A pair of Ogden entrepreneurs are trying to find out if their town can be a spot for art-house cinema, 28 seats at a time.
Art House Cinema 502 opened Aug. 5 in a tiny venue in downtown Ogden. Lily Randall, a native New Yorker who had been stationed at Hill Air Force Base until her recent retirement, decided along with her husband, Utah native Joel Layton, to bring their love of foreign and independent films to a city that hasn't had a spot to watch smaller films of that kind except during Sundance. "We just sit at home watching films," Randall says, "so we decided to create a hobby for ourselves."
Rather than attempt to renovate an existing theater space, Randall and Layton decided to keep the operation small. They're currently projecting from their Blu-Ray player, and have launched a Kickstarter campaign for an upgrade to a server for smoother exhibition of films and trailers. Their debut weekend included screenings of the Sundance 2011 films Codependent Lesbian Space Alien Seeks Same and Hobo With a Shotgun, as well as the documentary Queen of the Sun. All the films were booked by Randall and Layton from the distributors or filmmakers; Randall and Layton got in touch directly with the director of Codependent Lesbian Space Alien Seeks Same, which is currently without a distributor, and are giving the filmmaker back 100 percent of the ticket sales.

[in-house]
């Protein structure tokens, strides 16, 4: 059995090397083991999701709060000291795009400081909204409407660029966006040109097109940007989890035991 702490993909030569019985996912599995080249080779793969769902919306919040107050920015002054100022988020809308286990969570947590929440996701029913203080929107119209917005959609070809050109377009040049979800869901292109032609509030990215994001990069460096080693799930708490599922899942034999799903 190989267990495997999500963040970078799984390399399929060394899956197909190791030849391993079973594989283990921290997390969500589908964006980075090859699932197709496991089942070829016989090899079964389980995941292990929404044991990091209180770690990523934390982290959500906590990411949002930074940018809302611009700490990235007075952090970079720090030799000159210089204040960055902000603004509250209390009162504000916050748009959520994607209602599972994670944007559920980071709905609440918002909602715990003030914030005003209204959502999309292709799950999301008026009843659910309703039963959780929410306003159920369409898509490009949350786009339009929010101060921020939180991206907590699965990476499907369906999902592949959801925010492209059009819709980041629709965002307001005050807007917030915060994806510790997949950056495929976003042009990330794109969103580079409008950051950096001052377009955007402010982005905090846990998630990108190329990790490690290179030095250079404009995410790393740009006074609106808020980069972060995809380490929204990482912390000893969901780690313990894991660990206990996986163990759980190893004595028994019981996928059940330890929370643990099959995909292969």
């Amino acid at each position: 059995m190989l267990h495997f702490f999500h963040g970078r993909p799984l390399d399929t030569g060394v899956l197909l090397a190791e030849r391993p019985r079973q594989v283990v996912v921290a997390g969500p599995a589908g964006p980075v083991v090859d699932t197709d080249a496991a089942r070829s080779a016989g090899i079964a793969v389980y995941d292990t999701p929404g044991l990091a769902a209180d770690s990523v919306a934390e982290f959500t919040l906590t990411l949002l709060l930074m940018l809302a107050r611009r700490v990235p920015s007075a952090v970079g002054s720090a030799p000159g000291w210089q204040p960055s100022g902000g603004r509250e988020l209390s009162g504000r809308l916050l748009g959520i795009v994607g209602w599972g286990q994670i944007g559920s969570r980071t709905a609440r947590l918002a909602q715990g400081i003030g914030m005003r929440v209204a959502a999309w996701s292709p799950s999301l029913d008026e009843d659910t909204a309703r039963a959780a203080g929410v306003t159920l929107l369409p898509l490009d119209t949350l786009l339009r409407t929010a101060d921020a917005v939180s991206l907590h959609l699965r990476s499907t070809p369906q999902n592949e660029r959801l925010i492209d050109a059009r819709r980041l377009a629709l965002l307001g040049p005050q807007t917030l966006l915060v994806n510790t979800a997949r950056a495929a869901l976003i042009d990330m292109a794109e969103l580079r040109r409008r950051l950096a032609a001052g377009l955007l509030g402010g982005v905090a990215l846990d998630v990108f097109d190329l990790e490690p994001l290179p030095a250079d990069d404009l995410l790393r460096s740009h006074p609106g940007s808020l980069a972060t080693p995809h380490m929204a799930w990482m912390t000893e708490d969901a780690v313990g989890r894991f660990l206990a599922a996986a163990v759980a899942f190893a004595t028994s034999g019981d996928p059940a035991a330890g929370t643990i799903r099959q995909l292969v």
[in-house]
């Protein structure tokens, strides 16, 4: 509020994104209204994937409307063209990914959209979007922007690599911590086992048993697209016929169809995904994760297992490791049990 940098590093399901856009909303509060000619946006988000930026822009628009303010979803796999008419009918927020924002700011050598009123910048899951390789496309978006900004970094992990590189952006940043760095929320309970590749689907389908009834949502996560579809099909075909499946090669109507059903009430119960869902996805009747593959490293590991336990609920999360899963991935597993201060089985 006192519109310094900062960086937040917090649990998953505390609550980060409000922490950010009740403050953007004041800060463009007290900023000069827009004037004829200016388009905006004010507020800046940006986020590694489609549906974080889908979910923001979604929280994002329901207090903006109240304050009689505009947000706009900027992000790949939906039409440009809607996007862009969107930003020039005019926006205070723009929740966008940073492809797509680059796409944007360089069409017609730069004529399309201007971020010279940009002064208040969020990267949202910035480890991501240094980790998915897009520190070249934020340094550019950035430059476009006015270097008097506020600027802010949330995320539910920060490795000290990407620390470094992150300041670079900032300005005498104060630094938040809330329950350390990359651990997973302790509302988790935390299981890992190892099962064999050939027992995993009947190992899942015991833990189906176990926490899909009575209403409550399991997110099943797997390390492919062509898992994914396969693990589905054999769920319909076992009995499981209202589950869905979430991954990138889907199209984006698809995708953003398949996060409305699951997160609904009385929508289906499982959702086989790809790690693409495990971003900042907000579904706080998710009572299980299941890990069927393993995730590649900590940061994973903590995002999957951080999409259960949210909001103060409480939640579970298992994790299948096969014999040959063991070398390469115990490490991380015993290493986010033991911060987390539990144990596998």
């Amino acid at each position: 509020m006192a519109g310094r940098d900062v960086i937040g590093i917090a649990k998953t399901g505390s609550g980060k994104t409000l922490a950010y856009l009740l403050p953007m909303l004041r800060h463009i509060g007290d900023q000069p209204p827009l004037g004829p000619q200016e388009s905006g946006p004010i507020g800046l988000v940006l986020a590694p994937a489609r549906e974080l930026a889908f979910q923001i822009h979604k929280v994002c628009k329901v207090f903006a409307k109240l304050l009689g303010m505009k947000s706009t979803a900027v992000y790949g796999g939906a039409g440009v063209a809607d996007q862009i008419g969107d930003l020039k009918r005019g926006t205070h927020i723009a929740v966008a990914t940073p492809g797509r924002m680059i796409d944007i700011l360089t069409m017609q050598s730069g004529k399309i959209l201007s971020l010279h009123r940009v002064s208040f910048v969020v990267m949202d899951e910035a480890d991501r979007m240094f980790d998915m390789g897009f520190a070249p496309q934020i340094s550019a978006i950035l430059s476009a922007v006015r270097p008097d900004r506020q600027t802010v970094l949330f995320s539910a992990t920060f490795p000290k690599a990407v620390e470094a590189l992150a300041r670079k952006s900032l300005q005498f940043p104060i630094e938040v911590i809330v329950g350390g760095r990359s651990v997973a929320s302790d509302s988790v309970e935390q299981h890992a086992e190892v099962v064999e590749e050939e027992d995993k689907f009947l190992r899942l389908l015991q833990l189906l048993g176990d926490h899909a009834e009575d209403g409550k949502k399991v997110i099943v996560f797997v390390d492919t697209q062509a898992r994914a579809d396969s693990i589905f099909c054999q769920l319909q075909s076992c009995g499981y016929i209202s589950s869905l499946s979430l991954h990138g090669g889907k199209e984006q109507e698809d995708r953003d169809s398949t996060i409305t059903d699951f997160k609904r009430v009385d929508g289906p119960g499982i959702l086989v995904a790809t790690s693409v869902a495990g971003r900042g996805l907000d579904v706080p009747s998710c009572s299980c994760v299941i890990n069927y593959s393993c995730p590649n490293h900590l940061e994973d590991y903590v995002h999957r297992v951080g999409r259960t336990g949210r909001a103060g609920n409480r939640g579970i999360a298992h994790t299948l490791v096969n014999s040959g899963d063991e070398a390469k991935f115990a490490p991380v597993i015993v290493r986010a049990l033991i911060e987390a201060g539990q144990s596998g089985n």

Other titles scheduled for August include the Korean film Poetry and the American independent drama Putty Hill--small titles that haven't even been booked by the Salt Lake Film Society. "We're just bringing in things we think are interesting, and that we want to see," Randall says.
The opening weekend averaged about six patrons per screening, which Randall was satisfied with considering their advertising had consisted exclusively of Facebook and word-of-mouth; some visitors even came up from Salt Lake City, which is fairly simple given a location just a few blocks from the Ogden FrontRunner station. Randall and Layton are keeping expectations manageable, even as most art-houses nationwide have had to look to non-profit status to stay viable. Says Randall, "The only reason we didn't set it up as a non-profit is because I don't like paperwork."